IPS monitors have not really been affordable, but the gap is starting to close. Just one year ago, most IPS monitors were three times expensive than the regular TN monitors. However, the 23 inch screens can be bought for around three hundred dollars these days. If you want professional graphic monitors that utilize IPS technology, you will have to still pay about a thousand dollars for it.

So the IPS monitor is the best monitor for photography mainly for two reasons:

  • Allows you to play a very large number of colors (close to 100% of the color space sRGB),
  • Provides a visual angle very high.

VA is another good technology

, but it is not used as much. Similar to IPS panels, this type of technology utilizes a minimum of 8 bit technology, provides good coverage and the colors are not distorted when shown at different angles.

Matte screen or Glossy Screen?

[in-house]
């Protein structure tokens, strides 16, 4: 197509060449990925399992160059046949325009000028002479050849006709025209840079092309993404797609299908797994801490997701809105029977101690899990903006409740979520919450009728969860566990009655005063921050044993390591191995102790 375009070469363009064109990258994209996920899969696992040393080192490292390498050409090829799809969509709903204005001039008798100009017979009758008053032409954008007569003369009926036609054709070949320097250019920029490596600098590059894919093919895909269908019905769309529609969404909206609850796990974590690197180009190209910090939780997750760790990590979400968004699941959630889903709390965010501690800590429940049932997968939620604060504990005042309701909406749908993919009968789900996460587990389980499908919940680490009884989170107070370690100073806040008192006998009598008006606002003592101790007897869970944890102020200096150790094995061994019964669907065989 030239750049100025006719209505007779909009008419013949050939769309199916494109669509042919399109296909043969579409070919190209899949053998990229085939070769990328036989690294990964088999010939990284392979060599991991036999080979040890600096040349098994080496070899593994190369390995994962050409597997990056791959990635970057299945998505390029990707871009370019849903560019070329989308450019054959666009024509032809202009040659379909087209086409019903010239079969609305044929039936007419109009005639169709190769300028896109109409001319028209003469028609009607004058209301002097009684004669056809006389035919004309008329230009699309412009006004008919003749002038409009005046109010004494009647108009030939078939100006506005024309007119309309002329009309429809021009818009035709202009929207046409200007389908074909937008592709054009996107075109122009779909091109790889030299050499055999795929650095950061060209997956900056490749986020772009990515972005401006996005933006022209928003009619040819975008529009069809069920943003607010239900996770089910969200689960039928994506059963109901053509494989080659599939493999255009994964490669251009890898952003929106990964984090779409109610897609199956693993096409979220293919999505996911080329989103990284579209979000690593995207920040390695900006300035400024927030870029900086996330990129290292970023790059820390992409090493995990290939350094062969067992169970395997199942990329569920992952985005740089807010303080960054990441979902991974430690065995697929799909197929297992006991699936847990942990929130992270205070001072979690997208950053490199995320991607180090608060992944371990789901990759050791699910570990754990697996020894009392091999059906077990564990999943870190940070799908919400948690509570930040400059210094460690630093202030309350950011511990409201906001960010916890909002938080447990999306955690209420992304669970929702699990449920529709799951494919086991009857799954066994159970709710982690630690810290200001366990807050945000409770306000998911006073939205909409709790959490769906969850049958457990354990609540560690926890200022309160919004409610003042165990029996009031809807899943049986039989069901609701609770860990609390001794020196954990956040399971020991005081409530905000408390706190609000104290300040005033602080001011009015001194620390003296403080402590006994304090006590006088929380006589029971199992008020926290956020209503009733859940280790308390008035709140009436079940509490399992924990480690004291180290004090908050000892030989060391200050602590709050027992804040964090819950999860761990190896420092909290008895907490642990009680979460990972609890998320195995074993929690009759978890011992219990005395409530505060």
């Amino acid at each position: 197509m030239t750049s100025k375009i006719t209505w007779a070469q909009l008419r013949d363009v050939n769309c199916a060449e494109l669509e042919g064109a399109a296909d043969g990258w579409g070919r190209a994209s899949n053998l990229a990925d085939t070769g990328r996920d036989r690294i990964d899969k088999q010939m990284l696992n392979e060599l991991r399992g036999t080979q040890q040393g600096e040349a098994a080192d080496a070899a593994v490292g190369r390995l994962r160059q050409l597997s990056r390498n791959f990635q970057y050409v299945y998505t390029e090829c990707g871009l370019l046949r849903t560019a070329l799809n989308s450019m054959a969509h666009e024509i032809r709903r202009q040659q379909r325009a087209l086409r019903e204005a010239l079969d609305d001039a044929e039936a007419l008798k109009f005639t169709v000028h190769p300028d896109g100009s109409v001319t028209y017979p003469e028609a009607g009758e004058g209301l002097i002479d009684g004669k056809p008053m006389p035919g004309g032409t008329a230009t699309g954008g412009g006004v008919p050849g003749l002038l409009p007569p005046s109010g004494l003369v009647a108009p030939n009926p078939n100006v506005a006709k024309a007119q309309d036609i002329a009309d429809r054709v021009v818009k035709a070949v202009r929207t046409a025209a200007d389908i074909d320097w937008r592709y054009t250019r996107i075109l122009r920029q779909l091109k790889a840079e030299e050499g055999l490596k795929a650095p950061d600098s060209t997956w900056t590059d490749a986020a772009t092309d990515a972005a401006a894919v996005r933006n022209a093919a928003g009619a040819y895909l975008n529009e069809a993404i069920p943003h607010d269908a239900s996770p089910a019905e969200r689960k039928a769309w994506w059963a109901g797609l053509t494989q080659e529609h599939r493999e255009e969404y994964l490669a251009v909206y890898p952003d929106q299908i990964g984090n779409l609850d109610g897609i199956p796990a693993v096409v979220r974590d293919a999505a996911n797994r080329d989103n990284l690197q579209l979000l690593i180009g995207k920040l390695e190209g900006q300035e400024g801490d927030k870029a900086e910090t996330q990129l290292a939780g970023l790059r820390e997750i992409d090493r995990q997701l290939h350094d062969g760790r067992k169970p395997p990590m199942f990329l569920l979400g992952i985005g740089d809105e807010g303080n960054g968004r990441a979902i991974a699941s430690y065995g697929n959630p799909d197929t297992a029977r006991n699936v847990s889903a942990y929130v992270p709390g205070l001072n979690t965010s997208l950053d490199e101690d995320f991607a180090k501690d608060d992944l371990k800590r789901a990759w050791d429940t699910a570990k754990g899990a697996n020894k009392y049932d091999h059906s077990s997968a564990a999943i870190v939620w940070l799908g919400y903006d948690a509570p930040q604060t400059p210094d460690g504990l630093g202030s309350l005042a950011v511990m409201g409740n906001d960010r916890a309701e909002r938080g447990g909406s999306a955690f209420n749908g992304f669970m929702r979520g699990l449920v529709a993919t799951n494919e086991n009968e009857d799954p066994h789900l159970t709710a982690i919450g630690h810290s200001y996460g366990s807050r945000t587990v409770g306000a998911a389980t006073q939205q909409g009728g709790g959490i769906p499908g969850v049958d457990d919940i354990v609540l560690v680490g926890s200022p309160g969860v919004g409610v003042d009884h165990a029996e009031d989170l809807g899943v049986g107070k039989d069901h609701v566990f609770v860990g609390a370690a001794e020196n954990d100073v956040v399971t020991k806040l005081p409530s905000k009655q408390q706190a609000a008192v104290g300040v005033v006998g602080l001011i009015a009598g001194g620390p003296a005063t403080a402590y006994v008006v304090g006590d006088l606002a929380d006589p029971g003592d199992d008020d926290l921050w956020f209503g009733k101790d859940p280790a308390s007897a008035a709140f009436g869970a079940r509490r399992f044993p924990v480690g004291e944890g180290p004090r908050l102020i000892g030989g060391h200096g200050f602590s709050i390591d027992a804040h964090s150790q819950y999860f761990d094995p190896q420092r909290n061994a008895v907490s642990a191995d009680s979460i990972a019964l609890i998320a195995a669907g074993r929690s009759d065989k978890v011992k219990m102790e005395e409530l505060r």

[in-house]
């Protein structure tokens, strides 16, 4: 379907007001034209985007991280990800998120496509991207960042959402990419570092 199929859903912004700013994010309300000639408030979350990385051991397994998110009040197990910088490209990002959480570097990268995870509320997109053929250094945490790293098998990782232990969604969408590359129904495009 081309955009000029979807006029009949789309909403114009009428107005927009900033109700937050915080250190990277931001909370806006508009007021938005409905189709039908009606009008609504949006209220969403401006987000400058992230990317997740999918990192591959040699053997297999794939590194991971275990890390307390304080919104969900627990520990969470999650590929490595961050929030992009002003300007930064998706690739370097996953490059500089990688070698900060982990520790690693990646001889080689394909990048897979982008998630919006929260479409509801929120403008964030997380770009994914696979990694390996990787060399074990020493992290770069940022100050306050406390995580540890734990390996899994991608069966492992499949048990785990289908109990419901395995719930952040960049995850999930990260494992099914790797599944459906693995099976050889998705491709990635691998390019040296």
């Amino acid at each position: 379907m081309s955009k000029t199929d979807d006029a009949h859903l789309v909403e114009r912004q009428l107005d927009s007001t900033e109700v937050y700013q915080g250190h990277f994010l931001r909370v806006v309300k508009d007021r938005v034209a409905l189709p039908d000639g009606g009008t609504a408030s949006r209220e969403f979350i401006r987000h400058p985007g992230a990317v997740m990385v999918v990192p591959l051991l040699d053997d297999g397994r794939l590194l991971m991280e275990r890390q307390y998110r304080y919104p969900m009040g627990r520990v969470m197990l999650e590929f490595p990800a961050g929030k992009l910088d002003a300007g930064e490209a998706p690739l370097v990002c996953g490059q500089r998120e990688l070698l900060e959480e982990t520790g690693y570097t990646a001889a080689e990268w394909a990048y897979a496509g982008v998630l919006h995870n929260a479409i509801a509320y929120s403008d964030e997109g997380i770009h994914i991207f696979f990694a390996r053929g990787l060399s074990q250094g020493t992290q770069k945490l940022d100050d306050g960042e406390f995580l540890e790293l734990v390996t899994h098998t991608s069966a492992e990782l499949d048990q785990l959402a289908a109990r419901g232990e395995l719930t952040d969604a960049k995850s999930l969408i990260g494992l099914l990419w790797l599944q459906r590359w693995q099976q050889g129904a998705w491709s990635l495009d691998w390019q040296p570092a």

Glossy Screen

Matte screen

Indoors, the glossy can still reflect a great deal of light.

If you make a turn at any electronics store, you’ll notice how the monitors of portable and those for fixed computer screens have glossy screens.

The glossy appearance favors the contrast and vibrancy of colors and is designed for the use of the computer that is dedicated to the entertainment, but unfortunately, as far as sexy may seem, these monitors have several disadvantages that are particularly evident in photographic work.

For example, the glossy screens reflect the sources of light and even the shapes of what lies in front of the monitor, by altering the perception of what is shown, saturation and contrast do not correspond to the content of the photo, especially once it is printed.

The monitor is not glossy are said matte. They are easily recognizable in each case, you’ve worked a monitor of this type.

If you buy on the internet, you can’t recognize at a glance if a monitor is matte or glossy. You should be able to discover by looking between the technical characteristics or possibly looking for on Google the name of the monitor associated with the word glossy.

My advice: